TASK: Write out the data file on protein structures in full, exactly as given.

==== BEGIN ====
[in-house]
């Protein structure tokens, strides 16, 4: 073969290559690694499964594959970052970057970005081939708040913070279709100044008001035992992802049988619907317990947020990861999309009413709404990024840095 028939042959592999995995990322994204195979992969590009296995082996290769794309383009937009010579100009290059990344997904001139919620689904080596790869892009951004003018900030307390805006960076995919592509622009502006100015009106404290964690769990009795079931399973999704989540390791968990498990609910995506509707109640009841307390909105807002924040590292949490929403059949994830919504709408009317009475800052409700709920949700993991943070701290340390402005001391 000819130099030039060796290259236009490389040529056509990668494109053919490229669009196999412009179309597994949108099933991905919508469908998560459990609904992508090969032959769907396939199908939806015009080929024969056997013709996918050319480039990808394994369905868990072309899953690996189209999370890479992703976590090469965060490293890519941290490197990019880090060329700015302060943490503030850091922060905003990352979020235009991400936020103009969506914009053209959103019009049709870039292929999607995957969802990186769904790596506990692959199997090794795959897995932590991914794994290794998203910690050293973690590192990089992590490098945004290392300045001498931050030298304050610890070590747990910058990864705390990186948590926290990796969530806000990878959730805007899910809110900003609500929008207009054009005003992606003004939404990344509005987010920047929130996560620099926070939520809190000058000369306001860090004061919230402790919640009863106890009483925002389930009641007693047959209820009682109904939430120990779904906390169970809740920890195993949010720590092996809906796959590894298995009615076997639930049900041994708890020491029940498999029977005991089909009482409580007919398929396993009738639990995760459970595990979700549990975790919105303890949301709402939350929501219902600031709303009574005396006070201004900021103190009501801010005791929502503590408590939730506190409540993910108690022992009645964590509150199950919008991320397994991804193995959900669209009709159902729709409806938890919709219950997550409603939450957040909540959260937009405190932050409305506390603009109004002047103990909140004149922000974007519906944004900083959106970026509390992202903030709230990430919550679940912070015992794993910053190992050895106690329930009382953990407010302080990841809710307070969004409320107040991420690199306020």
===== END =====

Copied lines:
[in-house]
């Protein structure tokens, strides 16, 4: 073969290559690694499964594959970052970057970005081939708040913070279709100044008001035992992802049988619907317990947020990861999309009413709404990024840095 028939042959592999995995990322994204195979992969590009296995082996290769794309383009937009010579100009290059990344997904001139919620689904080596790869892009951004003018900030307390805006960076995919592509622009502006100015009106404290964690769990009795079931399973999704989540390791968990498990609910995506509707109640009841307390909105807002924040590292949490929403059949994830919504709408009317009475800052409700709920949700993991943070701290340390402005001391 000819130099030039060796290259236009490389040529056509990668494109053919490229669009196999412009179309597994949108099933991905919508469908998560459990609904992508090969032959769907396939199908939806015009080929024969056997013709996918050319480039990808394994369905868990072309899953690996189209999370890479992703976590090469965060490293890519941290490197990019880090060329700015302060943490503030850091922060905003990352979020235009991400936020103009969506914009053209959103019009049709870039292929999607995957969802990186769904790596506990692959199997090794795959897995932590991914794994290794998203910690050293973690590192990089992590490098945004290392300045001498931050030298304050610890070590747990910058990864705390990186948590926290990796969530806000990878959730805007899910809110900003609500929008207009054009005003992606003004939404990344509005987010920047929130996560620099926070939520809190000058000369306001860090004061919230402790919640009863106890009483925002389930009641007693047959209820009682109904939430120990779904906390169970809740920890195993949010720590092996809906796959590894298995009615076997639930049900041994708890020491029940498999029977005991089909009482409580007919398929396993009738639990995760459970595990979700549990975790919105303890949301709402939350929501219902600031709303009574005396006070201004900021103190009501801010005791929502503590408590939730506190409540993910108690022992009645964590509150199950919008991320397994991804193995959900669209009709159902729709409806938890919709219950997550409603939450957040909540959260937009405190932050409305506390603009109004002047103990909140004149922000974007519906944004900083959106970026509390992202903030709230990430919550679940912070015992794993910053190992050895106690329930009382953990407010302080990841809710307070969004409320107040991420690199306020």